rPru p 1, rPru p4

  • Usually associated with mild symptoms, such as OAS, but sometimes also severe reactions.
  • Present in all pollens and plant foods, associated with cross-reactions, typically to birch and grass pollen.
  • Sensitive to heat and digestion, and cooked foods are often tolerated.

rPru p 3

  • Usually associated with severe reactions as well as OAS.
  • High concentration in the peel but also exist in pulp to a smaller extent. Peeled peach may be tolerated.
  • Stable to heat and digestion, cooked peaches can also cause symptoms.

rPru p 7

  • Usually associated with severe allergy reactions, such as anaphylaxis.
  • Stable to heat and digestion, likely also causing reactions to cooked peaches.
  • Cross-reactive marker between peach and cypress pollen.9


  • Positive specific IgE for peach in combination with MUXF3 CCD (Cross-Reactive Carbohydrate Determinant) being the only positive component test indicates that the cause of symptoms may be something other than peach.

Test results should be interpreted by your healthcare provider in the context of your clinical history. Final diagnosis and decision on further management is made by your healthcare provider.

*These products may not be approved for clinical use in your country. Please work with your healthcare provider to understand availability.

How do I manage my allergy?

Because there is no cure for food allergies, your healthcare provider may recommend a plan that includes the following.10-13

  • Read ingredient labels and "may contain" advisory panels on food and nonfood products carefully, and avoid all foods and products containing any form of the allergen. Note that these lists and panels may not appear on the same side of a product's packaging and that manufacturers frequently change ingredients. If you're unable to obtain a list of ingredients, it's safest to avoid that item.
  • Avoid cross-contamination when cooking by using two sets of cooking and eating utensils, with one exclusively for the allergic individual. Wash all dishes and utensils in hot soapy water between uses.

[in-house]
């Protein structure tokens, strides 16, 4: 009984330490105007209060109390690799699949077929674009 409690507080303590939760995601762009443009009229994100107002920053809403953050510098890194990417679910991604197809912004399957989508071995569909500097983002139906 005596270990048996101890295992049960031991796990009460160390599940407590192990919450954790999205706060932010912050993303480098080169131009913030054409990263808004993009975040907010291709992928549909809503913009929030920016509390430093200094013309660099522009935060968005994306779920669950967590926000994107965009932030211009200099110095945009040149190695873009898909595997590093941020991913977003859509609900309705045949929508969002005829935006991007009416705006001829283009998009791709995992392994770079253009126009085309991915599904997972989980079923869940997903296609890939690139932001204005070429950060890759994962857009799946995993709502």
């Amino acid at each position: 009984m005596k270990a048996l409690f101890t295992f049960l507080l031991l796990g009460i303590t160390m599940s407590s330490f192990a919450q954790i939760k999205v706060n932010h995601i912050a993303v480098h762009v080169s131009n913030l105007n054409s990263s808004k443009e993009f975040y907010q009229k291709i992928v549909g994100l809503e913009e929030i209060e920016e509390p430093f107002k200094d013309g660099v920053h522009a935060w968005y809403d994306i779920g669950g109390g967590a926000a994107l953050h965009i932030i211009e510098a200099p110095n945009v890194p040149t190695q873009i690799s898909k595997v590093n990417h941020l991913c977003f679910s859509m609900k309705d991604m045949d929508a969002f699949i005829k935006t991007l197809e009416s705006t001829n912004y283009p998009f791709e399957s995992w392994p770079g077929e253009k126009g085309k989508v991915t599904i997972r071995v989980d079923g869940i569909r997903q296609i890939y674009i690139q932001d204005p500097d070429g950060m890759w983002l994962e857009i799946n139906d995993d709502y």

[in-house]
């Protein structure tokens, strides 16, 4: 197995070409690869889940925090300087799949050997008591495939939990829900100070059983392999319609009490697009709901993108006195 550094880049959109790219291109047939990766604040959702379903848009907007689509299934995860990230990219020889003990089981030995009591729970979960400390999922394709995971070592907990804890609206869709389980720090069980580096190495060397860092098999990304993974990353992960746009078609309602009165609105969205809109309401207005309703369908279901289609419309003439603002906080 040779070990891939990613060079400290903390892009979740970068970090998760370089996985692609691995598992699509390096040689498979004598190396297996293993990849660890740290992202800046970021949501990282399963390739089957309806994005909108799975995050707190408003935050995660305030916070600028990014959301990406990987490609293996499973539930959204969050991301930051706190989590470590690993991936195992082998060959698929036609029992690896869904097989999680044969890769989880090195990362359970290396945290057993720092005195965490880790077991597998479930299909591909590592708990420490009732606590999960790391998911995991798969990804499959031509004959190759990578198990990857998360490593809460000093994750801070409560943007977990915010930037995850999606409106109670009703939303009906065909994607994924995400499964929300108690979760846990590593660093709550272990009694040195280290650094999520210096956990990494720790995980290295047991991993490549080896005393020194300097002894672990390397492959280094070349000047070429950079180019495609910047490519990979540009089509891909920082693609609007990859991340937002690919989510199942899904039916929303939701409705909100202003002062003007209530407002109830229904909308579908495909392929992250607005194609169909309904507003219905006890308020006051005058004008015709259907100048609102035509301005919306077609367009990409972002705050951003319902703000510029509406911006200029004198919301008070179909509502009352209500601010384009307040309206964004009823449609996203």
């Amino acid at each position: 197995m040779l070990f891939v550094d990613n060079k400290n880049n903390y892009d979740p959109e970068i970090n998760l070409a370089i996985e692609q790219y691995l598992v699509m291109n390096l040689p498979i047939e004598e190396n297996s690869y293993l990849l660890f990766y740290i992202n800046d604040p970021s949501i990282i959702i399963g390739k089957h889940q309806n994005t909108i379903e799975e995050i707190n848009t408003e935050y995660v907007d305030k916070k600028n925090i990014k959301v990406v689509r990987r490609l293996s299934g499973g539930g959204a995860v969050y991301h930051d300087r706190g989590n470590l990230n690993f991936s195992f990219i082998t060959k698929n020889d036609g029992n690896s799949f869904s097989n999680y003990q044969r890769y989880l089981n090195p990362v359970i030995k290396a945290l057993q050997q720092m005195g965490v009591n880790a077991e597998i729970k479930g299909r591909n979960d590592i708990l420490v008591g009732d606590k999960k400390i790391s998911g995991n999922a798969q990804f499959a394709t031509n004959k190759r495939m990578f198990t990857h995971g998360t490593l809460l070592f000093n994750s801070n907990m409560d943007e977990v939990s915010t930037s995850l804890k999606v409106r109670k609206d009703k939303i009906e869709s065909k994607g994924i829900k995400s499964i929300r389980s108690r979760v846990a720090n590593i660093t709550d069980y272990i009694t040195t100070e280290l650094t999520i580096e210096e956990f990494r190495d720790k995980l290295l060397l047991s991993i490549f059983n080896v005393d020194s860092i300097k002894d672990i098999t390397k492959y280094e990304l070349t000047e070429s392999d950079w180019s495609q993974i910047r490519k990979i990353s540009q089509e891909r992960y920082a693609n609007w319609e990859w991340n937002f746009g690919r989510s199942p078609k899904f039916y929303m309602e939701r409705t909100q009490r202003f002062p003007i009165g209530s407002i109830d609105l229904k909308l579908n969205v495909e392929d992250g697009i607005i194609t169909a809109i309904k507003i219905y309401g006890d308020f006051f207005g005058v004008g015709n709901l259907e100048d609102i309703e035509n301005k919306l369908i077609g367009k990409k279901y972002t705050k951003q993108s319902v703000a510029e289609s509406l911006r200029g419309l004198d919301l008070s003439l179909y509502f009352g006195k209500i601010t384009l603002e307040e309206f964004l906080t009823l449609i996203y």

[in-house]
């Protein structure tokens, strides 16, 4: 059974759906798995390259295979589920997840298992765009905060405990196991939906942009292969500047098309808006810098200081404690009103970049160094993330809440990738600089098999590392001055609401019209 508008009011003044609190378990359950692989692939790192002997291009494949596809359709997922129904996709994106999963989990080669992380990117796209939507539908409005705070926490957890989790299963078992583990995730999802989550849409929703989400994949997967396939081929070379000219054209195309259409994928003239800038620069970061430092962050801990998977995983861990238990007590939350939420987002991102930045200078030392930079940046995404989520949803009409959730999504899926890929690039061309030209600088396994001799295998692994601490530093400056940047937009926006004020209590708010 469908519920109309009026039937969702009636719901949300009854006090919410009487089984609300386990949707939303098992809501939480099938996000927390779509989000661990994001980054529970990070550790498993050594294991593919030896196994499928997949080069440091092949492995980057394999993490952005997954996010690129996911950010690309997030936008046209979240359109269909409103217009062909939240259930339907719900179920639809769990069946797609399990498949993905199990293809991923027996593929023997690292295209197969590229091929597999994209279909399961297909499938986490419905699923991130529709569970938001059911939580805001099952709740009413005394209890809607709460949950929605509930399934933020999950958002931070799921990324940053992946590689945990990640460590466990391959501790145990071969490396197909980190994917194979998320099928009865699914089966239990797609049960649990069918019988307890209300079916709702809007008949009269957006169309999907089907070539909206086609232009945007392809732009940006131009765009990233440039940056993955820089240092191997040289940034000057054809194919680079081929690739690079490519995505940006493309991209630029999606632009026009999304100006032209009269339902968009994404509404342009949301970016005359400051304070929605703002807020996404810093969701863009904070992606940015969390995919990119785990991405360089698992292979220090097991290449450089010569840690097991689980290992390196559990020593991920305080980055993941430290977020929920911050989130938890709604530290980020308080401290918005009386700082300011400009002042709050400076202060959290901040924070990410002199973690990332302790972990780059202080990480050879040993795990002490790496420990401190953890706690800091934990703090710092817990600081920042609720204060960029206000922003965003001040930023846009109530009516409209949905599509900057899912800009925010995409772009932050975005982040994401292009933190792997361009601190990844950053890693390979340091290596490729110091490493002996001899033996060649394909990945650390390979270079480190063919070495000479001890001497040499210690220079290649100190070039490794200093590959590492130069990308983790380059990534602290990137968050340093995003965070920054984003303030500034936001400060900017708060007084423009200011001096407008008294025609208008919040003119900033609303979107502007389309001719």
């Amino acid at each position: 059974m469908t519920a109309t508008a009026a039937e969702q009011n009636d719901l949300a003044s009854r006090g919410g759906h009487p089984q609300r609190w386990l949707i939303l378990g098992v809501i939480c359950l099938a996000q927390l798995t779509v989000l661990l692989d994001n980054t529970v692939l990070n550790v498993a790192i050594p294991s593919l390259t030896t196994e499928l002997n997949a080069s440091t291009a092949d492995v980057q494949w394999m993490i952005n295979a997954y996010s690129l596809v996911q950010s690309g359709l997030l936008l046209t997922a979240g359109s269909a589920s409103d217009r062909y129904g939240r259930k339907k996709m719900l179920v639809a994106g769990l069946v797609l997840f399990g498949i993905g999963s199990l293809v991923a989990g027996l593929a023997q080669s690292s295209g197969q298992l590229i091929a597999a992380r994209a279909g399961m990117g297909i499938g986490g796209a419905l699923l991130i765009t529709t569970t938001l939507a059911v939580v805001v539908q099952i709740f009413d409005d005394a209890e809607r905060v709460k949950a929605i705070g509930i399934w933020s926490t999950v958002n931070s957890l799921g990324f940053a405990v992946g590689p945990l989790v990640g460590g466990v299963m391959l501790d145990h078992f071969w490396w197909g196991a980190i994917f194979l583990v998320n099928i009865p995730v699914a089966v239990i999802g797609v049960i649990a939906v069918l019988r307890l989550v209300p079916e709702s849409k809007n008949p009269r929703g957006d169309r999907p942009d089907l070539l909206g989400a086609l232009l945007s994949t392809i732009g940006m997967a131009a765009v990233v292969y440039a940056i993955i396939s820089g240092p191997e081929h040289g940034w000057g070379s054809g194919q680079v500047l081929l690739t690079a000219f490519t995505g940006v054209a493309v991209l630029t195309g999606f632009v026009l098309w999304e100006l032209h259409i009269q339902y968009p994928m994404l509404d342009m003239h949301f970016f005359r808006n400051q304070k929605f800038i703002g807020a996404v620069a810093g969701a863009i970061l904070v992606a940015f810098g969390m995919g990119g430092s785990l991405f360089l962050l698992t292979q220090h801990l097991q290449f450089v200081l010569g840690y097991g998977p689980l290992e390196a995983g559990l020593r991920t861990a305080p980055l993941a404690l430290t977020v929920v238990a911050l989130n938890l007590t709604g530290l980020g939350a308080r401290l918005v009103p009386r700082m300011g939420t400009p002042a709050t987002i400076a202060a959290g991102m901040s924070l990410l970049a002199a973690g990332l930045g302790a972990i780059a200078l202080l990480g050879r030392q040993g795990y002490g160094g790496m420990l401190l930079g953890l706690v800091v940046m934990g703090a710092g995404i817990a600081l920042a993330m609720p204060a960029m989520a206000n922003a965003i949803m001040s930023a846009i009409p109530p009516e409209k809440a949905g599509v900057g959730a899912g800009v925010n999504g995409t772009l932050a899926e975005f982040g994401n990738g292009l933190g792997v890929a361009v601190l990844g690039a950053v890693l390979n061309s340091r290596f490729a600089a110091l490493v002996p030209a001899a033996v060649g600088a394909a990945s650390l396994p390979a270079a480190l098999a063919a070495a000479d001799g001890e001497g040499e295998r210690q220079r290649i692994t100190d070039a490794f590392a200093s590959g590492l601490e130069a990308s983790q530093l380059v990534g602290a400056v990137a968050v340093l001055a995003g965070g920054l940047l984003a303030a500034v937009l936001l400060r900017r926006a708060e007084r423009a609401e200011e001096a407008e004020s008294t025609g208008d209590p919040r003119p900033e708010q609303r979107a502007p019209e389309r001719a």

• Craft an action plan with a list of steps for you and others to take should you accidentally ingest the allergen. Print out a copy of the plan and carry it with you.
  • Talk with restaurant chefs about your allergy and order food that's simply prepared and void of any form of the allergen. Avoid desserts, as they often contain or have come into contact with food allergens.
  • Plan ahead for traveling to ensure your food allergy will be managed and any emergency medication is always available.
  • Wear a medical ID bracelet identifying the allergen to which you're allergic.
  • Carry any recommended or emergency medication with you at all times.
  • Teach children with food allergies which foods to avoid. Work with caregivers and school staff to eliminate or reduce exposure to the allergen and to ensure they understand when and how to use medication to treat symptoms.

Your healthcare provider may direct you to take one of the following medications:

  • Epinephrine auto-injector when there are signs of an acute severe event, aka anaphylaxis (see below). Ensure your family members know how to administer it in case of an emergency.
  • Antihistamines as a supplement may be useful in relieving mild symptoms (e.g., itch); however, they do not halt the progression of an allergic reaction.
  • Bronchodilator (albuterol) as a supplemental therapy for respiratory symptoms, especially in those with a history of bronchospasm or asthma.

If you're with someone who's having an allergic reaction and shows signs of shock, act fast. Look for pale, cool, and clammy skin; a weak, rapid pulse; trouble breathing; confusion; and loss of consciousness. Do the following immediately:

  • Call local emergency services.
  • Ensure the affected individual is lying down with legs elevated.
  • Administer epinephrine immediately for any obvious signs of anaphylaxis.
  • Check the affected individual's pulse and breathing and administer CPR or other first-aid measures if necessary.